English seaside resort is chilly but not stuffy

THE BALTIMORE SUN

Blackpool, England -- Mid-summer and the tourists are dressed as if they're out for a stroll in the Arctic.

Kids are tossed in the wind like discarded candy wrappers. Some brave soul in a wet suit wades in the sea.

Here come the Fredericksons of Liverpool bounding down the amusement park midway. They're easy to spot. Just look for Phil and his two grown sons, Desmond and David, wearing curly black wigs, thick glasses and mustaches. The wives and grandchildren act like this goes on all the time.

The Fredericksons have just spent $200 on rides and food. They are smiling. They love this place.

David, 25, and his wife Colette, 27, swear that if it hadn't been for Blackpool, they never would have celebrated their first wedding anniversary, let alone their seventh.

"We had our honeymoon in Paris," says David.

"We hated it," says Colette.

"It was the weather," says David. "Too nice. We left after a night and came to Blackpool. Saved the marriage."

Who needs Paris when right around the corner there is Blackpool?

This is Ocean City, Md., and Branson, Mo., wrapped into one. It's tacky. It's old-fashioned. And it's so British working-class, a low-brow, high-octane resort in England's northwest corner.

No one will ever confuse Blackpool with the Riviera.

Here, haute cuisine is a greasy serving of fish and chips and culture is a bingo parlor. Paris may have the Eiffel Tower, but that's nothing compared to Blackpool's Tower. A century ago, Blackpool's movers and dreamers built a replica Eiffel Tower atop a Victorian building that houses pubs, a circus, an aquarium and a grand ballroom where a Wurlitzer organ rises from beneath the dance floor.

And there's also the weather. There should be a wind-chill factor in the summer. Around here, the locals start complaining about the heat when the temperature reaches 75. And it's not a real Blackpool vacation unless it rains for three days straight.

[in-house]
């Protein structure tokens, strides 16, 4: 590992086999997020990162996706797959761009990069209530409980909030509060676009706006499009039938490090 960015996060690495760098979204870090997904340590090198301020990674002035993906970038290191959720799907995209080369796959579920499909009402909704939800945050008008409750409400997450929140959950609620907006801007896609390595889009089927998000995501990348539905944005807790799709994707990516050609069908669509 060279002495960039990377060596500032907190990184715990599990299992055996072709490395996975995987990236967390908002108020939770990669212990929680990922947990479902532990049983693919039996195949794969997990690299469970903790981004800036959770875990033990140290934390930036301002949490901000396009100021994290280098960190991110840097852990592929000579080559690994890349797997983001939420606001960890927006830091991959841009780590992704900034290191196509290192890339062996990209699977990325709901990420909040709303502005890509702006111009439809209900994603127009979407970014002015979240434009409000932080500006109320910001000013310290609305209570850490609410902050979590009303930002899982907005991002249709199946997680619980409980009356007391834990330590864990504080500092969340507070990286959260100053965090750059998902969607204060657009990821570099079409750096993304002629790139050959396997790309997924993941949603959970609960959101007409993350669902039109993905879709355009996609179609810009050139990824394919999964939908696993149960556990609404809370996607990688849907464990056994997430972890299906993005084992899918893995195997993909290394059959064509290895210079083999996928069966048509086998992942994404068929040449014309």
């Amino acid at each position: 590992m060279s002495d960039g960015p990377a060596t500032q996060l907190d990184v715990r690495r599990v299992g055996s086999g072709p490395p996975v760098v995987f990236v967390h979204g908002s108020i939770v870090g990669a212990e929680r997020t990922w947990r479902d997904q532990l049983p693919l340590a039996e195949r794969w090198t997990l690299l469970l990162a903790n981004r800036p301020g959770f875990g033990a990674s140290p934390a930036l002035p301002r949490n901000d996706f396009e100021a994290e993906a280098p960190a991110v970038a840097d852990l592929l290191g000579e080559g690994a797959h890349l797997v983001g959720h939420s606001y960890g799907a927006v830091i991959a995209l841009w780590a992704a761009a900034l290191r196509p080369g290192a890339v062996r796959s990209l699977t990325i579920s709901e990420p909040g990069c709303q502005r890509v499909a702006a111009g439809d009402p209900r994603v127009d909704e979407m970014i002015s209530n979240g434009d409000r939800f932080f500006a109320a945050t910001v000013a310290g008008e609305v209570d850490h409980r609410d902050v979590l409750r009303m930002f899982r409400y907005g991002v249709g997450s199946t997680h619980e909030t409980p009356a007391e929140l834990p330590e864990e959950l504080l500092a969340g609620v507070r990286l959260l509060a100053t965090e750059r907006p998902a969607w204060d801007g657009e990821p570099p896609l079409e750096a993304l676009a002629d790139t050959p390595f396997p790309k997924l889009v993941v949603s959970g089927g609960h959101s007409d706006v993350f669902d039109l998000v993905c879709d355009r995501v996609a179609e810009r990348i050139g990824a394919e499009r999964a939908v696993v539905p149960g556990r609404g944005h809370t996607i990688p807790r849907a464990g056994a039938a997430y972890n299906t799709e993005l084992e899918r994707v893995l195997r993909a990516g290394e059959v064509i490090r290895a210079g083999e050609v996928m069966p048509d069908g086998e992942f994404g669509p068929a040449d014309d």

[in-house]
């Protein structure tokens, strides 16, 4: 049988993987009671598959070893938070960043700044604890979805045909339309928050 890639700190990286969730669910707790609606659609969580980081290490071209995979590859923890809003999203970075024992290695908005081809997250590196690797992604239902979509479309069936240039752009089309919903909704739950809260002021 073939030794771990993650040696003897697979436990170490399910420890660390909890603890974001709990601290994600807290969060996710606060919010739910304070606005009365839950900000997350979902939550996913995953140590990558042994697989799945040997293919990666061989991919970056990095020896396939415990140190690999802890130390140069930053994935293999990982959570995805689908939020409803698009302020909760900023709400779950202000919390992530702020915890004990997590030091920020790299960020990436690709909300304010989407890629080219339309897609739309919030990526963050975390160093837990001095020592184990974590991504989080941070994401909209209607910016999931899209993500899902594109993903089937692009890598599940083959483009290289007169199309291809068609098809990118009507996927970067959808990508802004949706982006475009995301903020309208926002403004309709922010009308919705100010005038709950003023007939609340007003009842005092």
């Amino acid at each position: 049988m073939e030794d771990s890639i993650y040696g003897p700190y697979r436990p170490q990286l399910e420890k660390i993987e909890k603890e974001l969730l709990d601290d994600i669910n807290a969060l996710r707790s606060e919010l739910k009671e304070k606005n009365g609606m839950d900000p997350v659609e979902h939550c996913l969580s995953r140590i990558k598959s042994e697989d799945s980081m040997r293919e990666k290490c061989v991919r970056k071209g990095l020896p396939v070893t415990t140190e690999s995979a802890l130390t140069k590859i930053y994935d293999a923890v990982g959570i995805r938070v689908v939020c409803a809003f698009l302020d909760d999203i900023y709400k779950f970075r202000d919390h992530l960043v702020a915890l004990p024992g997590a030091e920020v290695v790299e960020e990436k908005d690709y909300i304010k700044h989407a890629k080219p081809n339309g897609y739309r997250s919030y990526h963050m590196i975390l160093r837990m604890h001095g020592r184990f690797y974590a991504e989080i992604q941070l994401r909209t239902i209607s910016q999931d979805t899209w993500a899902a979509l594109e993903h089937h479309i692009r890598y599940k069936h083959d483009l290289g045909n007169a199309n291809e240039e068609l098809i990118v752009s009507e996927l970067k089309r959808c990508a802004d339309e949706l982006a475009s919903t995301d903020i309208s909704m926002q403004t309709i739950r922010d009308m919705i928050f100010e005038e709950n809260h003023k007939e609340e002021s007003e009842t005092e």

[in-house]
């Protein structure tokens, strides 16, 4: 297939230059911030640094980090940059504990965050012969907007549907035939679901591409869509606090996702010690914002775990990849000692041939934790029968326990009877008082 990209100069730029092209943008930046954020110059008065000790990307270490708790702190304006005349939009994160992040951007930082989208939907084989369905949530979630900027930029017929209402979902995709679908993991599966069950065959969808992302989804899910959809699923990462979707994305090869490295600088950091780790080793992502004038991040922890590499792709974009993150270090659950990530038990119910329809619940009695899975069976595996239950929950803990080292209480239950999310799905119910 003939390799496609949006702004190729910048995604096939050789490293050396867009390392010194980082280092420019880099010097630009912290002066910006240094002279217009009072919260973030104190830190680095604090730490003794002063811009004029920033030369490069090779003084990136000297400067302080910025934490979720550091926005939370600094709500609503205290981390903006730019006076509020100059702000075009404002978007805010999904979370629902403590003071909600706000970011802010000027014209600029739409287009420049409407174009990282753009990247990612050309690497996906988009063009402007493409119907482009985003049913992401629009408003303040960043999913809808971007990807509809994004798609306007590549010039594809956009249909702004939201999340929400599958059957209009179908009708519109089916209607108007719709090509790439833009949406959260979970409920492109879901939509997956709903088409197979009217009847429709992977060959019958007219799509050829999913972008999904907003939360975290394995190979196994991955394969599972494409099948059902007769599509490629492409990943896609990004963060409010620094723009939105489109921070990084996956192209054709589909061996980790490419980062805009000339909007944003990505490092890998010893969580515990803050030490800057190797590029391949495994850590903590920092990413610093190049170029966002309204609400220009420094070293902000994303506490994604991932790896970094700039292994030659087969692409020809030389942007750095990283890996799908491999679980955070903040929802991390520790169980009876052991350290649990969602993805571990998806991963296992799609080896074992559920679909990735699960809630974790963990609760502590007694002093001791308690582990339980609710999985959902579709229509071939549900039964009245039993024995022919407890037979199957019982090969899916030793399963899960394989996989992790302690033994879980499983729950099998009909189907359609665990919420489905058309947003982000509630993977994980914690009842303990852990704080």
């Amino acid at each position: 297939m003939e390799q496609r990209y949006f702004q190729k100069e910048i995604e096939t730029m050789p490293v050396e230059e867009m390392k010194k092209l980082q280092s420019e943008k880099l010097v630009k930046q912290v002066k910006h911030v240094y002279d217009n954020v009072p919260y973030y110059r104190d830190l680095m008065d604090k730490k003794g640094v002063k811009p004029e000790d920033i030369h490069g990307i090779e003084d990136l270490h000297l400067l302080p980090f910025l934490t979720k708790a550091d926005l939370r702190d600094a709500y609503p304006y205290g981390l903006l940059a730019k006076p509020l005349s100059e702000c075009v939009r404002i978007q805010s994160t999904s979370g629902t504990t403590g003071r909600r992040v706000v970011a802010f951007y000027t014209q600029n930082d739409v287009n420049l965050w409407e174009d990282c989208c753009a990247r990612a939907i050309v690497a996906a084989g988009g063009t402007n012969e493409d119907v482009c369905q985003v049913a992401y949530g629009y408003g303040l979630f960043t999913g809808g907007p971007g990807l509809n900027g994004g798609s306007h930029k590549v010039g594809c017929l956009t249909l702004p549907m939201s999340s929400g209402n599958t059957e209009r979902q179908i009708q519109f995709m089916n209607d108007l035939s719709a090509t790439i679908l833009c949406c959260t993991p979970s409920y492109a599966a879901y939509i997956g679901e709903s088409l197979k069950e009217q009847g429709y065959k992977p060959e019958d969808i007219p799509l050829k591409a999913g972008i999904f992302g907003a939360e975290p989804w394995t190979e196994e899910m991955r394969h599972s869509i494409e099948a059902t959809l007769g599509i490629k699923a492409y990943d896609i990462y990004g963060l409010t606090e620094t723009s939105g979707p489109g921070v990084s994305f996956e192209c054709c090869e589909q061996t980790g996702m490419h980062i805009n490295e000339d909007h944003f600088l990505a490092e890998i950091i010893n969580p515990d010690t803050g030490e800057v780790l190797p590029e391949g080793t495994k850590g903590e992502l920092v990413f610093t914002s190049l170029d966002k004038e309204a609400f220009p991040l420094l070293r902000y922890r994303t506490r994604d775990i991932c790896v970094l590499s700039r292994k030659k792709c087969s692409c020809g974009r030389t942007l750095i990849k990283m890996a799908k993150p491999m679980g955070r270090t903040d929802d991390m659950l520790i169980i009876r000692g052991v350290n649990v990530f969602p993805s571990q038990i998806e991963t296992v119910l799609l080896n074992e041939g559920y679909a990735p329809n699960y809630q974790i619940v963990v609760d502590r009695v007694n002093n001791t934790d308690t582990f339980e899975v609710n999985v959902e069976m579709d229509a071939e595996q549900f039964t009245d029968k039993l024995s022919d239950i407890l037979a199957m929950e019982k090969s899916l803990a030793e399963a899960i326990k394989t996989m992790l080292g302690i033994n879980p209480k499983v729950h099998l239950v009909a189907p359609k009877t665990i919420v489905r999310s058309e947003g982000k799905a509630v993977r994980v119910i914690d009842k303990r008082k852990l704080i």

The Irish Sea isn't much of a bargain either. It's freezing. In August. But this year, for the first time, the water actually meets European Community standards for cleanliness.

Still, the tourists come, at a rate of 16.8 million annually, according to local tourism officials. It's not like the old days, though, when the northern factory towns would shut down one by one for a week at a time, and the workers and their families would flock to Blackpool for a little sun and a lot of relaxation.

Nowadays, it's cheaper to spend a week in the south of Spain than a week in Blackpool. So the old tourist town survives on daytrips, long weekends and the granddaddy of all celebrations every September, the month-long illuminations when the town glows with seven miles of lights.

The tourists come to drink half-price beer, eat cheap food, and gobble up the local Blackpool rock candy canes. They saddle up for donkey rides along the beach and frightening tumbles in the amusement parks. They stumble drunk from disco to disco on Friday and Saturday nights, the women in high heels and tight dresses, the men in loafers and tight pants, a mating ritual that could come straight out of the movie "Alfie." They prowl along the Golden Mile, a honky-tonk strip of fast-food joints, pubs and video arcades. They flock to the family shows star ring the Kathie Lee Giffords and Regis Phibins of British television.

"Up here, we don't put on a pose," says Martin Witts, a theater stage manager. "People here aren't concerned about wearing the right shirt. And if they do wear their best shirt, they are invariably sick all over it."

Where else in the world can you still venture a quarter-mile into the water on a rickety pier (in this case, the Irish Sea) to watch a show in a 1,500-seat theater?